In early 2013, after much internal debate, Kevin Devine started a Kickstarter project to fund the recording of his seventh solo album. The project vastly exceeded its $50,000 goal, raising a robust $115,000 due to the support and good faith of his fans and fellow admirers.
In early 2013, after much internal debate, Kevin Devine started a Kickstarter project to fund the recording of his seventh solo album. The project vastly exceeded its $50,000 goal, raising a robust $115,000 due to the support and good faith of his fans and fellow admirers. That album eventually became two, and seemed to give Devine’s career a good thrust in the right direction.
Having been in the music business for nearly 15 years–first as frontman for Staten Island band Miracle Of 86, then as a solo act–Devine has seen the ups and downs and the ambiguous nature of said industry. Constantly throwing out music seems to be a winning formula for Devine, as he’s preparing to release a series of split EPs this year, after spending last year touring behind his twin Kickstarter albums, Bulldozer (recorded as a solo project) and Bubblegum (which features backing by The Goddamn Band).
Devine is not an enigmatic presence or larger than life guy. He’s simply a thoughtful man who loves music and puts his own spin on it–even the overtly political songs in his catalog. He’s currently getting deep into a winter tour with Chicago’s Into It, Over It (aka Evan Thomas Weiss) and Long Island’s Laura Stevenson, all of whom are performing as solo acts.
Devine is no stranger to Richmond. He’s played everywhere (we counted) and there’s no end in sight for the itinerant songwriter. Kevin spoke to RVAmag outside of The Broadberry last Sunday when his current tour arrived in Richmond. We got his thoughts about the tour, Kickstarter, his love for Nada Surf, and the entertainment value of the Grammys.
How exactly did this tour come about?
Evan and I have known each other on and off for close to nine years. His old band, The Progress, and I played shows together back in Jersey. In the last three years I’d say we’ve gotten to know each other… better. I’ve been aware of [his] Into It, Over It thing, and he’s been aware of me since then, so almost a decade. I have a lot of respect for what he does and I think that’s mutual. So we were talking about it; we’ve threatened to do shows together for a while. We were trying to get something together last fall but for a number of reasons we ended up doing other things, so it just kind of worked out. Evan has more history with Laura, but I’ve actually known her for a few years too. We’ve been kind of text, email, twitter friends. The internet does that now, you can know people before you “know” them, and she’s great. We had a short list of people we wanted to open, and she was actually, like the first person we talked about.
I think all three of us come from slightly different places but the commonality is that we’re all songwriters who are all from some variant of punk culture, DIY culture, or underground independent music culture. It wouldn’t be crazy to hear some of this music played particularly in this way in like a coffee house environment, but we all have played with indie-rock bands or punk bands. I don’t necessarily think of myself as punk rock, but I have history in that. I come from that. There’s an element of that in the ethical approach to the way I do things. I think all of us have that shared germ.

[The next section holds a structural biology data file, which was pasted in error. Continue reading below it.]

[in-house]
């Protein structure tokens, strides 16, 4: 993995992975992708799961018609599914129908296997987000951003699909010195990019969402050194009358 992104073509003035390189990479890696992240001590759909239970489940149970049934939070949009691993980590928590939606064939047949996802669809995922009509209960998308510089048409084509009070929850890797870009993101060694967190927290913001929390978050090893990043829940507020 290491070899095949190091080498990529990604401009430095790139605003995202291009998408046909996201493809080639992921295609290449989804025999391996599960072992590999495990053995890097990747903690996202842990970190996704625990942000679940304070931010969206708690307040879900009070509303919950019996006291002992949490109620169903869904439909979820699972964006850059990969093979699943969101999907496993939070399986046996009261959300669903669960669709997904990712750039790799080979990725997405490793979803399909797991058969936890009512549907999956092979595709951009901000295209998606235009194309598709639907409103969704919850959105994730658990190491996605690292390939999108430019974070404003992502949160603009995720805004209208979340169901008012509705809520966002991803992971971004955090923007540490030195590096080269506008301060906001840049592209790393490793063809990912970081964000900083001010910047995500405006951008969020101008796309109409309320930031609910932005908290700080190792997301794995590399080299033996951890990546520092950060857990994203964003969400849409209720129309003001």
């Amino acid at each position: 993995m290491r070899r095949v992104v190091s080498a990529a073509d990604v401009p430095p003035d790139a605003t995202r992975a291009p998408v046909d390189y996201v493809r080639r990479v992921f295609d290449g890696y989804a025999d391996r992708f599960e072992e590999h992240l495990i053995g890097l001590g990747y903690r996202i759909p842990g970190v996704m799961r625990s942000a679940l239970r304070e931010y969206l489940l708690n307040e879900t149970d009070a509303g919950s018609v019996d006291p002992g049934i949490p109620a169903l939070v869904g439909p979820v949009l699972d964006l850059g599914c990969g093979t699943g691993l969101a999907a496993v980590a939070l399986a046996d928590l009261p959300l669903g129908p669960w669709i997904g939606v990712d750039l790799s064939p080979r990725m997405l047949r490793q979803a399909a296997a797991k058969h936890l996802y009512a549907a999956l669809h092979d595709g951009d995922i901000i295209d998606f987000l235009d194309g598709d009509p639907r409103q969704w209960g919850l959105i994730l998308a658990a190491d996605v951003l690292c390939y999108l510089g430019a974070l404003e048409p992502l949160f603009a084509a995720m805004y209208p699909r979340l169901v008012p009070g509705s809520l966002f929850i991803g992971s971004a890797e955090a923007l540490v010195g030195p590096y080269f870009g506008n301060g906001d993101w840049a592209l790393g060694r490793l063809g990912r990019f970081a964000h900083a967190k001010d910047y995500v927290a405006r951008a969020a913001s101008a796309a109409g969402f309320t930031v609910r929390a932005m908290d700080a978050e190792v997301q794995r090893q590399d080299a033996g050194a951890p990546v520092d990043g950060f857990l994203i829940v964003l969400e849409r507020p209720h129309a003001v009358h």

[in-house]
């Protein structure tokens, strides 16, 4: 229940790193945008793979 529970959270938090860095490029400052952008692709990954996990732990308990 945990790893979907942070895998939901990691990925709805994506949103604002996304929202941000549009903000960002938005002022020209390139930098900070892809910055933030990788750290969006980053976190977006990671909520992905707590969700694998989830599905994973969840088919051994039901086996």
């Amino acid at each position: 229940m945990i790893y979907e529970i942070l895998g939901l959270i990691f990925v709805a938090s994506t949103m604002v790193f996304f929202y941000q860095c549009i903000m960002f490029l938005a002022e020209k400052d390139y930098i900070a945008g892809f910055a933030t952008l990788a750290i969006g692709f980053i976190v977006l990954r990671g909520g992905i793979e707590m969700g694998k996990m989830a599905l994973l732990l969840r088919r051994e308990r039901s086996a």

I’ve always described you in my head as a guy who loves punk rock but also really loves Elliot Smith.
Yeah, and I just like songs. I like melody. Our band was the band that always played with punk and hardcore bands that was really tuneful. And even when I think I’m being abrasive, I think truly abrasive music [fans] think, “Oh that’s cute.”
Yeah I noticed that on Bubblegum, you have these really poppy songs but with an almost Steve Albini vibe to them.
Yeah if you listen to The Breeders, or The Pixies, or those Nirvana records, they are abrasive pop. They are totally pop songs. They are totally verse, chorus, verse, and super hooky and shout-y sometimes. The guitars sound nasty and the drums are loud, but the structures are essentially pop. I think that was a reflection of growing up with those bands.
Whenever somebody releases two albums or a double album, I’m usually thinking this is going to be homework in a way. But I was glad you put them out there like that. Each one had a different category of what to expect.
Good. That was the hope. [Laughs]
They were like weird brother-sister records and you can go back and forth, or just listen to one and get it.
The hope was that they each had a reason to exist. With a double album sometimes for me, you hear a really excellent single album in there, some strong B-sides, and a bunch of bullshit. I didn’t want to do that. I thought if you gave the two records independent personalities, it would show. While I wrote them together, I pre-produced them separately, made them with different people, had different musicians on them, different studios, different producers… Everything about the two is different. It would give them an independent spirit from one another that would hopefully give them a reason to exist.